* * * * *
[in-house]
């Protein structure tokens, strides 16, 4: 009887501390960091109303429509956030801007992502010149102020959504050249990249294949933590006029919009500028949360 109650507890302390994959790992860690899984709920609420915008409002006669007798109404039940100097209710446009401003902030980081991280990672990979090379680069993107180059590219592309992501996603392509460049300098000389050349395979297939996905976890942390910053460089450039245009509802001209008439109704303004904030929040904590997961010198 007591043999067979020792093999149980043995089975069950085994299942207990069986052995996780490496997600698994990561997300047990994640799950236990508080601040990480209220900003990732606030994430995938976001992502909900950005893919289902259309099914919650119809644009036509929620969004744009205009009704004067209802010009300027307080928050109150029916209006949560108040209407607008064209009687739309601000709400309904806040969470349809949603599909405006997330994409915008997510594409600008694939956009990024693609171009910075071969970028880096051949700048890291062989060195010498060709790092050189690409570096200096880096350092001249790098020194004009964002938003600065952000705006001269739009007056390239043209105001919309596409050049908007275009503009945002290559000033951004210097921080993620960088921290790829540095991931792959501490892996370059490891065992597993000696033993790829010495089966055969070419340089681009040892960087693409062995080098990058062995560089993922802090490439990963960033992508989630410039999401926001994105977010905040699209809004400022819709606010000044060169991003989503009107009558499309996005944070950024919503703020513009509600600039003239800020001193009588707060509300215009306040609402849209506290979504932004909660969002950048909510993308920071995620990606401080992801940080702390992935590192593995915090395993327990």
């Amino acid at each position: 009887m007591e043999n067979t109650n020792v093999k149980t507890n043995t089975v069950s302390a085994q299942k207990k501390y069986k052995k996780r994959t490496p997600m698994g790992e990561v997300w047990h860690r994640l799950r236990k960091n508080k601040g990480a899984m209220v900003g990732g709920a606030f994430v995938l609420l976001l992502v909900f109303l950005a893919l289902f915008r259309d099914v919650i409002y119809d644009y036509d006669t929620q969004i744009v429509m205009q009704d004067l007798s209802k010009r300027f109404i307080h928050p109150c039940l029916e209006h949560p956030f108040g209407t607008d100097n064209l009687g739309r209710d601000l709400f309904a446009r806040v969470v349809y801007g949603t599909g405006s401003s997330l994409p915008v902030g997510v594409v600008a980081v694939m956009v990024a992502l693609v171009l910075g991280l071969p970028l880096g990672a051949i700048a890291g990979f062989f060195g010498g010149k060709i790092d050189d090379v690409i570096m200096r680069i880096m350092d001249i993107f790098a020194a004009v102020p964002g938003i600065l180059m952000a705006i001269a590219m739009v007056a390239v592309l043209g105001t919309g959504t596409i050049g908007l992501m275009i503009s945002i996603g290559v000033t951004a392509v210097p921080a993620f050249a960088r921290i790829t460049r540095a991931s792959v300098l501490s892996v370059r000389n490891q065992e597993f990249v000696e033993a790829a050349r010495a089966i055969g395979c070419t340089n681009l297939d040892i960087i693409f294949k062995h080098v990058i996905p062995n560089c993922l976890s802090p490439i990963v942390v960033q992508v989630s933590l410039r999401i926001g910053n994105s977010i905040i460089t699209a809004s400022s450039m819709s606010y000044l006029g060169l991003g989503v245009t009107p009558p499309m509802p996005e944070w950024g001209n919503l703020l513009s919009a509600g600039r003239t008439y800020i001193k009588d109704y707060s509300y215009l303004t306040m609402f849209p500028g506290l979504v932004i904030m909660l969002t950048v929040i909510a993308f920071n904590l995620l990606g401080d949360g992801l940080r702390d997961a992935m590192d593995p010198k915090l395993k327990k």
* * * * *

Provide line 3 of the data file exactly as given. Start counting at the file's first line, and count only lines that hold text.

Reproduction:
């Amino acid at each position: 009887m007591e043999n067979t109650n020792v093999k149980t507890n043995t089975v069950s302390a085994q299942k207990k501390y069986k052995k996780r994959t490496p997600m698994g790992e990561v997300w047990h860690r994640l799950r236990k960091n508080k601040g990480a899984m209220v900003g990732g709920a606030f994430v995938l609420l976001l992502v909900f109303l950005a893919l289902f915008r259309d099914v919650i409002y119809d644009y036509d006669t929620q969004i744009v429509m205009q009704d004067l007798s209802k010009r300027f109404i307080h928050p109150c039940l029916e209006h949560p956030f108040g209407t607008d100097n064209l009687g739309r209710d601000l709400f309904a446009r806040v969470v349809y801007g949603t599909g405006s401003s997330l994409p915008v902030g997510v594409v600008a980081v694939m956009v990024a992502l693609v171009l910075g991280l071969p970028l880096g990672a051949i700048a890291g990979f062989f060195g010498g010149k060709i790092d050189d090379v690409i570096m200096r680069i880096m350092d001249i993107f790098a020194a004009v102020p964002g938003i600065l180059m952000a705006i001269a590219m739009v007056a390239v592309l043209g105001t919309g959504t596409i050049g908007l992501m275009i503009s945002i996603g290559v000033t951004a392509v210097p921080a993620f050249a960088r921290i790829t460049r540095a991931s792959v300098l501490s892996v370059r000389n490891q065992e597993f990249v000696e033993a790829a050349r010495a089966i055969g395979c070419t340089n681009l297939d040892i960087i693409f294949k062995h080098v990058i996905p062995n560089c993922l976890s802090p490439i990963v942390v960033q992508v989630s933590l410039r999401i926001g910053n994105s977010i905040i460089t699209a809004s400022s450039m819709s606010y000044l006029g060169l991003g989503v245009t009107p009558p499309m509802p996005e944070w950024g001209n919503l703020l513009s919009a509600g600039r003239t008439y800020i001193k009588d109704y707060s509300y215009l303004t306040m609402f849209p500028g506290l979504v932004i904030m909660l969002t950048v929040i909510a993308f920071n904590l995620l990606g401080d949360g992801l940080r702390d997961a992935m590192d593995p010198k915090l395993k327990k």